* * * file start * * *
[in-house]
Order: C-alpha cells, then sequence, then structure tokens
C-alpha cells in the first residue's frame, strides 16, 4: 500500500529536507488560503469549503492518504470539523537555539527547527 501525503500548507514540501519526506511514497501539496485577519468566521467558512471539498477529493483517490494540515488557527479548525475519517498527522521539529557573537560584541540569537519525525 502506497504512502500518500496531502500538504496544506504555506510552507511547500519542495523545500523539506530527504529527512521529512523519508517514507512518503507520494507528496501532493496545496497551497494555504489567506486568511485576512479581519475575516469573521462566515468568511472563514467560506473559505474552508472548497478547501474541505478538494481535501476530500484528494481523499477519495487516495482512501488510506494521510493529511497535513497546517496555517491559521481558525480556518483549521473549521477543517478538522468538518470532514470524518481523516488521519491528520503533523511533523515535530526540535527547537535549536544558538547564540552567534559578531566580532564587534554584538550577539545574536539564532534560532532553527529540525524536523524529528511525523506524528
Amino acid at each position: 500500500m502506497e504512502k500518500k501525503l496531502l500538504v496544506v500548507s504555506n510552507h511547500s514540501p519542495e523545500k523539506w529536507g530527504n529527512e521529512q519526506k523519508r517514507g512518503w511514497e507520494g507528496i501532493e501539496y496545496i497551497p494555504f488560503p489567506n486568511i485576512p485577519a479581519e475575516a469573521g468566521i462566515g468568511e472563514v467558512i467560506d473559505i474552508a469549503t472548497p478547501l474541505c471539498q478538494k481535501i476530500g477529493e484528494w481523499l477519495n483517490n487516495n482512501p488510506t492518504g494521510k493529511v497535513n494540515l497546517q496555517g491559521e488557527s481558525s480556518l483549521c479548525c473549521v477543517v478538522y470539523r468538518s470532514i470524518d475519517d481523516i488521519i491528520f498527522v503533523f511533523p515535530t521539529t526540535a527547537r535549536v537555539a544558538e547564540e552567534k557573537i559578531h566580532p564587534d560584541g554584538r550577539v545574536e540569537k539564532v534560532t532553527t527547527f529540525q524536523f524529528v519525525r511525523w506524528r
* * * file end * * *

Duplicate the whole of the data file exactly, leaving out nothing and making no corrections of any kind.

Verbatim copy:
[in-house]
Order: C-alpha cells, then sequence, then structure tokens
C-alpha cells in the first residue's frame, strides 16, 4: 500500500529536507488560503469549503492518504470539523537555539527547527 501525503500548507514540501519526506511514497501539496485577519468566521467558512471539498477529493483517490494540515488557527479548525475519517498527522521539529557573537560584541540569537519525525 502506497504512502500518500496531502500538504496544506504555506510552507511547500519542495523545500523539506530527504529527512521529512523519508517514507512518503507520494507528496501532493496545496497551497494555504489567506486568511485576512479581519475575516469573521462566515468568511472563514467560506473559505474552508472548497478547501474541505478538494481535501476530500484528494481523499477519495487516495482512501488510506494521510493529511497535513497546517496555517491559521481558525480556518483549521473549521477543517478538522468538518470532514470524518481523516488521519491528520503533523511533523515535530526540535527547537535549536544558538547564540552567534559578531566580532564587534554584538550577539545574536539564532534560532532553527529540525524536523524529528511525523506524528
Amino acid at each position: 500500500m502506497e504512502k500518500k501525503l496531502l500538504v496544506v500548507s504555506n510552507h511547500s514540501p519542495e523545500k523539506w529536507g530527504n529527512e521529512q519526506k523519508r517514507g512518503w511514497e507520494g507528496i501532493e501539496y496545496i497551497p494555504f488560503p489567506n486568511i485576512p485577519a479581519e475575516a469573521g468566521i462566515g468568511e472563514v467558512i467560506d473559505i474552508a469549503t472548497p478547501l474541505c471539498q478538494k481535501i476530500g477529493e484528494w481523499l477519495n483517490n487516495n482512501p488510506t492518504g494521510k493529511v497535513n494540515l497546517q496555517g491559521e488557527s481558525s480556518l483549521c479548525c473549521v477543517v478538522y470539523r468538518s470532514i470524518d475519517d481523516i488521519i491528520f498527522v503533523f511533523p515535530t521539529t526540535a527547537r535549536v537555539a544558538e547564540e552567534k557573537i559578531h566580532p564587534d560584541g554584538r550577539v545574536e540569537k539564532v534560532t532553527t527547527f529540525q524536523f524529528v519525525r511525523w506524528r